Jeremy Clark : January 4th, 2017

Photo by Rachel Eliza Griffiths

Photo by Rachel Eliza Griffiths

Have you ever left a movie theater feeling like you just needed to drive around to reflect? Jeremy Clark and I were chatting before the interview about the movie Moonlight. He described it as one of those movies you just have to drive around afterwards. I can’t remember the last time a movie or book effected me in that way, but I knew right away what he meant. To get so enveloped in a thing that conjures far too many ideas, thoughts, and emotions.

From talking with Jeremy and what I’ve heard about it on NPR, Moonlight has some obvious parallels to Jeremy’s work. The story follows a young black man as he defines his identity dealing with questions of masculinity and belonging. Many of these same questions are asked in Jeremy’s poetry.

Jeremy Clark is my guest today. He is a southern poet born in Louisville, now living in the Bronx. Much of his writing are reflections on family, home, masculinity, and being a Black American. Jeremy is a Cave Canem Fellow, has taken part in the poetry project the Conversation, and is currently working on his thesis manuscript at Rutgers University.

We had a really great discussion during the holidays. We covered a lot of ground on subjects such as feeling like you never fit in, what being a good older sibling entails, and his projections for the next presidential administration.

You can learn more about Jeremy and read his work at jeremymichaelclark.com

Enjoy the discussion below or subscribe to the podcast using iTunes. You can also find Blind Date on Instagram, Tumblr, and Facebook.

Till next time..

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Andrew Cozzens : December 14th, 2016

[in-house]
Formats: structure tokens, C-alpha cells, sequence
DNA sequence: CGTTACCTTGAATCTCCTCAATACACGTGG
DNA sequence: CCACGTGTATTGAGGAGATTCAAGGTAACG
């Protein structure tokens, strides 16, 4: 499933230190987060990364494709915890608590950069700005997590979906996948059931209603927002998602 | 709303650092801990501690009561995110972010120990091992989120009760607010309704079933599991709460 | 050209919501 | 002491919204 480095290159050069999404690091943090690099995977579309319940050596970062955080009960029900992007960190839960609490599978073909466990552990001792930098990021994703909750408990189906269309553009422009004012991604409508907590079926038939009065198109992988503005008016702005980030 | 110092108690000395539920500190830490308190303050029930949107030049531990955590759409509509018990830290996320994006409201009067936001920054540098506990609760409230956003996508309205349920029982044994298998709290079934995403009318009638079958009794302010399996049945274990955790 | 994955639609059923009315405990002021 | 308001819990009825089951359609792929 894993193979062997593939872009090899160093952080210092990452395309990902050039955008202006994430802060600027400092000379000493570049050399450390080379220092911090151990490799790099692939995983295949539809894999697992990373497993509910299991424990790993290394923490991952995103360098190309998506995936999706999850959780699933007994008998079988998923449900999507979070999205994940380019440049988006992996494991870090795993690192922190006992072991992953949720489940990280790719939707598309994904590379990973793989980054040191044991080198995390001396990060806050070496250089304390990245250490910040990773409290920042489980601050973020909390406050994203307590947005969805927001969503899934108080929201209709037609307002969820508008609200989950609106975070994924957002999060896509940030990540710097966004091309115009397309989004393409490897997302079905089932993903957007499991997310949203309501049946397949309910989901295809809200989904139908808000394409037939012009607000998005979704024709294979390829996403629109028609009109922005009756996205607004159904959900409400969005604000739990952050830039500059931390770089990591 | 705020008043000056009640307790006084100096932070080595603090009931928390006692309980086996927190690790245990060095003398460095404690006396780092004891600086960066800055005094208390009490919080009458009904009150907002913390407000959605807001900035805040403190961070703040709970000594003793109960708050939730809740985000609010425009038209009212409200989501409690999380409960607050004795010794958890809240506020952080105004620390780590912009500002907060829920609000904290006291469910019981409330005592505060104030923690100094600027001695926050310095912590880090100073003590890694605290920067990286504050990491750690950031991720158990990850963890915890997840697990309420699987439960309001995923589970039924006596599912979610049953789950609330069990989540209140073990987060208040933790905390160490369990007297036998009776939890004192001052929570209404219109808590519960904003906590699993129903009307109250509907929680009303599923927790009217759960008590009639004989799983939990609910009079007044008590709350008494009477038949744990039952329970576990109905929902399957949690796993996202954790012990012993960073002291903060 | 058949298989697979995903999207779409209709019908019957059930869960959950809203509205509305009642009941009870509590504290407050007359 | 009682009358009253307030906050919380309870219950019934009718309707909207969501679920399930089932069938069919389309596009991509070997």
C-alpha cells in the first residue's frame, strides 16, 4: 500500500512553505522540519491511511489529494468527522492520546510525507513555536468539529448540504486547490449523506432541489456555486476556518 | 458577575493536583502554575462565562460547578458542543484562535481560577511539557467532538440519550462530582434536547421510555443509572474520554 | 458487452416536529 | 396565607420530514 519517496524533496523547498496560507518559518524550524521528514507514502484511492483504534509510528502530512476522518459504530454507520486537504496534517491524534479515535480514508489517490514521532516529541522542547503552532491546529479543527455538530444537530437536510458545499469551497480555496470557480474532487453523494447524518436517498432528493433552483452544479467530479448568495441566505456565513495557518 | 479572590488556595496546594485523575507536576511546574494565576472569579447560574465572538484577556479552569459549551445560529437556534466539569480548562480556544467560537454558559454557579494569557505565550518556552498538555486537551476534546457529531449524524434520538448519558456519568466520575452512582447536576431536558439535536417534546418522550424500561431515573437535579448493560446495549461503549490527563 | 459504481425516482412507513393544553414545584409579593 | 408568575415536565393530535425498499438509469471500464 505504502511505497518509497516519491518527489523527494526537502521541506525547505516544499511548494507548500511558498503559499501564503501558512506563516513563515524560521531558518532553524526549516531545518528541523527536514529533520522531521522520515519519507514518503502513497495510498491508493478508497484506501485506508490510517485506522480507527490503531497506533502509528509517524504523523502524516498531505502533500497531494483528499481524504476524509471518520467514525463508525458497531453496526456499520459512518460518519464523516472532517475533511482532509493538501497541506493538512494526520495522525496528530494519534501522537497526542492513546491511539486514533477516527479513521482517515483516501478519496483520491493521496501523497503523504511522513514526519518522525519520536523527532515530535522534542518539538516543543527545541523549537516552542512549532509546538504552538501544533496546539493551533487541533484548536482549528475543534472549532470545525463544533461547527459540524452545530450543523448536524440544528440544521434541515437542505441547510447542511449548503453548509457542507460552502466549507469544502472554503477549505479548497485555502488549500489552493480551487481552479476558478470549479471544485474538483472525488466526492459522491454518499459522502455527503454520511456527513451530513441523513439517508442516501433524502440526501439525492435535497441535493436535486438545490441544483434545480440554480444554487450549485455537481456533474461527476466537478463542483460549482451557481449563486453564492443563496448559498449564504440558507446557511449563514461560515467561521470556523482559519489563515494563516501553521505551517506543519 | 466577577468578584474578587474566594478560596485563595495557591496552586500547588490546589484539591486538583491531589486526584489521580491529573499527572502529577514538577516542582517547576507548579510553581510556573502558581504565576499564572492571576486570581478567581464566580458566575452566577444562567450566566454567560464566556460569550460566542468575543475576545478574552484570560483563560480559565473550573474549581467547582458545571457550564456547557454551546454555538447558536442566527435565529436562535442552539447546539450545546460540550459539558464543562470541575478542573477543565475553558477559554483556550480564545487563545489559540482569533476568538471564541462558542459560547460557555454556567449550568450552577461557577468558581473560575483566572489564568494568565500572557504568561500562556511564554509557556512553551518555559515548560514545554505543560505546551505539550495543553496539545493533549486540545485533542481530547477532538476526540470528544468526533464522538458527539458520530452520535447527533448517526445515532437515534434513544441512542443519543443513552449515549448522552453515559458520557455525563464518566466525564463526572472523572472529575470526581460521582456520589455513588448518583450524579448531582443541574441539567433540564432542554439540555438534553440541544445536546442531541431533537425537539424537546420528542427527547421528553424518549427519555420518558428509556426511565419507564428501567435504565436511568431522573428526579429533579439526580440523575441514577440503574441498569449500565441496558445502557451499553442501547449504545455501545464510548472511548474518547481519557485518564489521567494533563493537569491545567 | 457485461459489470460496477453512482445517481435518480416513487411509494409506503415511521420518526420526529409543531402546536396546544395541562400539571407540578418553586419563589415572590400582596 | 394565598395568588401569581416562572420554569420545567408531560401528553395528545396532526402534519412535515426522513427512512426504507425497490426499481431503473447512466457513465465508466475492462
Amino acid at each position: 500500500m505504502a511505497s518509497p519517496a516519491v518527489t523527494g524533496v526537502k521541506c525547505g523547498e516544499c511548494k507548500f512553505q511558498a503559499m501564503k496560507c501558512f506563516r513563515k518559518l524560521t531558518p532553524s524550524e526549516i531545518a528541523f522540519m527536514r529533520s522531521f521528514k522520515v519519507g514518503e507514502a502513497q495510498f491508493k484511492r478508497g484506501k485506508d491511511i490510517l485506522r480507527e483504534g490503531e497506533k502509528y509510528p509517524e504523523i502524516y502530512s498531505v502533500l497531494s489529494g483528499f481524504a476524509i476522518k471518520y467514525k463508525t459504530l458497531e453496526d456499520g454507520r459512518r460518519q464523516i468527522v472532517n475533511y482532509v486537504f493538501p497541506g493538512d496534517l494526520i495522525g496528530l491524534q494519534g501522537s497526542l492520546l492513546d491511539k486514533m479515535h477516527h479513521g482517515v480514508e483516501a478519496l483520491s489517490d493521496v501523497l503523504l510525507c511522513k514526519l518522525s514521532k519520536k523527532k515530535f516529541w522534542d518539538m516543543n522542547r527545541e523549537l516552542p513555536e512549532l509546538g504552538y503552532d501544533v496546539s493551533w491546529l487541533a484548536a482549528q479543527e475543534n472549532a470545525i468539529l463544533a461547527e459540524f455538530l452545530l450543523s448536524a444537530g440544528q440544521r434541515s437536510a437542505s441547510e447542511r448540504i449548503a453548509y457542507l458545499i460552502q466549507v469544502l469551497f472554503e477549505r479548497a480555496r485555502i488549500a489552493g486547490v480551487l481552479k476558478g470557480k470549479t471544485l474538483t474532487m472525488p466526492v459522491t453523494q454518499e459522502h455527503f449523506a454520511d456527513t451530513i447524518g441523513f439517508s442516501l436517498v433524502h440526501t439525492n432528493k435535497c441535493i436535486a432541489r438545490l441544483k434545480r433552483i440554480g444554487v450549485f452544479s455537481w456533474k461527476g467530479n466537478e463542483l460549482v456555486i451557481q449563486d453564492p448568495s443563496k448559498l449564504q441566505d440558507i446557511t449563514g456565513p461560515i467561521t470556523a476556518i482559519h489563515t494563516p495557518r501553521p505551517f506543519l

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Greetings listeners.

Obviously, we all know what an hour is, and how long it takes-60 minutes. But what does it feel like? Could you judge an hour’s worth of time without a clock? Or does even the idea of distancing yourself from such a device cause you anxiety?

With the world of schedules, business meetings, and appointments we’re all heavily reliant on time telling machines to help us be where we need to be when we need to be there. Some times though, an overly rigid schedule can have negative effects…

My guest today is Andy Cozzens. Andy is a professor at the Kentucky College of Art & Design as well as an established artist in Louisville’s art scene. He is incredible interested in the progression of time, and his work plays on our perception of it. With many of his pieces, he hopes the viewer finds a therapeutic quality and stop for a moment of calm. And much like interacting with Andy’s art, the creation requires taking time, slowing down—Andy does hours of tests, research, and planning for all his work. Andy is yet another victim of a full schedule, so these hours can be as beneficial as any meditation.